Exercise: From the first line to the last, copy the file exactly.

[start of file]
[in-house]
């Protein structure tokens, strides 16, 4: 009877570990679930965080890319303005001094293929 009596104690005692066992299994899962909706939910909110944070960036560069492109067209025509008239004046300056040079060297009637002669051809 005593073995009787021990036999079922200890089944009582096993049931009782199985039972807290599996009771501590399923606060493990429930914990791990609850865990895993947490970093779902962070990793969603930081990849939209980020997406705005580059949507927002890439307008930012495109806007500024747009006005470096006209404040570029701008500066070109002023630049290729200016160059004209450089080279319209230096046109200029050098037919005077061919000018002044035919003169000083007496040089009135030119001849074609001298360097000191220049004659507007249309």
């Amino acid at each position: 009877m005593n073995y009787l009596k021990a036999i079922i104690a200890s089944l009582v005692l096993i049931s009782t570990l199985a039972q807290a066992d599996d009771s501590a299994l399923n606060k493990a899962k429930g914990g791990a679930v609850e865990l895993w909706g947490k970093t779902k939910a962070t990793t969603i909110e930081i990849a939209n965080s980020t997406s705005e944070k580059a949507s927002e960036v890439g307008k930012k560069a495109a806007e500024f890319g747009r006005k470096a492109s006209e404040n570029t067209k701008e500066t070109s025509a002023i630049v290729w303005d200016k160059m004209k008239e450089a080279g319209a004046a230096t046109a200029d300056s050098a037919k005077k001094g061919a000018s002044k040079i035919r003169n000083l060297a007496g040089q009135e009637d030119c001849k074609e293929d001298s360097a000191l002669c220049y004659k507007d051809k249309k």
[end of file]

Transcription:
[in-house]
């Protein structure tokens, strides 16, 4: 009877570990679930965080890319303005001094293929 009596104690005692066992299994899962909706939910909110944070960036560069492109067209025509008239004046300056040079060297009637002669051809 005593073995009787021990036999079922200890089944009582096993049931009782199985039972807290599996009771501590399923606060493990429930914990791990609850865990895993947490970093779902962070990793969603930081990849939209980020997406705005580059949507927002890439307008930012495109806007500024747009006005470096006209404040570029701008500066070109002023630049290729200016160059004209450089080279319209230096046109200029050098037919005077061919000018002044035919003169000083007496040089009135030119001849074609001298360097000191220049004659507007249309």
């Amino acid at each position: 009877m005593n073995y009787l009596k021990a036999i079922i104690a200890s089944l009582v005692l096993i049931s009782t570990l199985a039972q807290a066992d599996d009771s501590a299994l399923n606060k493990a899962k429930g914990g791990a679930v609850e865990l895993w909706g947490k970093t779902k939910a962070t990793t969603i909110e930081i990849a939209n965080s980020t997406s705005e944070k580059a949507s927002e960036v890439g307008k930012k560069a495109a806007e500024f890319g747009r006005k470096a492109s006209e404040n570029t067209k701008e500066t070109s025509a002023i630049v290729w303005d200016k160059m004209k008239e450089a080279g319209a004046a230096t046109a200029d300056s050098a037919k005077k001094g061919a000018s002044k040079i035919r003169n000083l060297a007496g040089q009135e009637d030119c001849k074609e293929d001298s360097a000191l002669c220049y004659k507007d051809k249309k």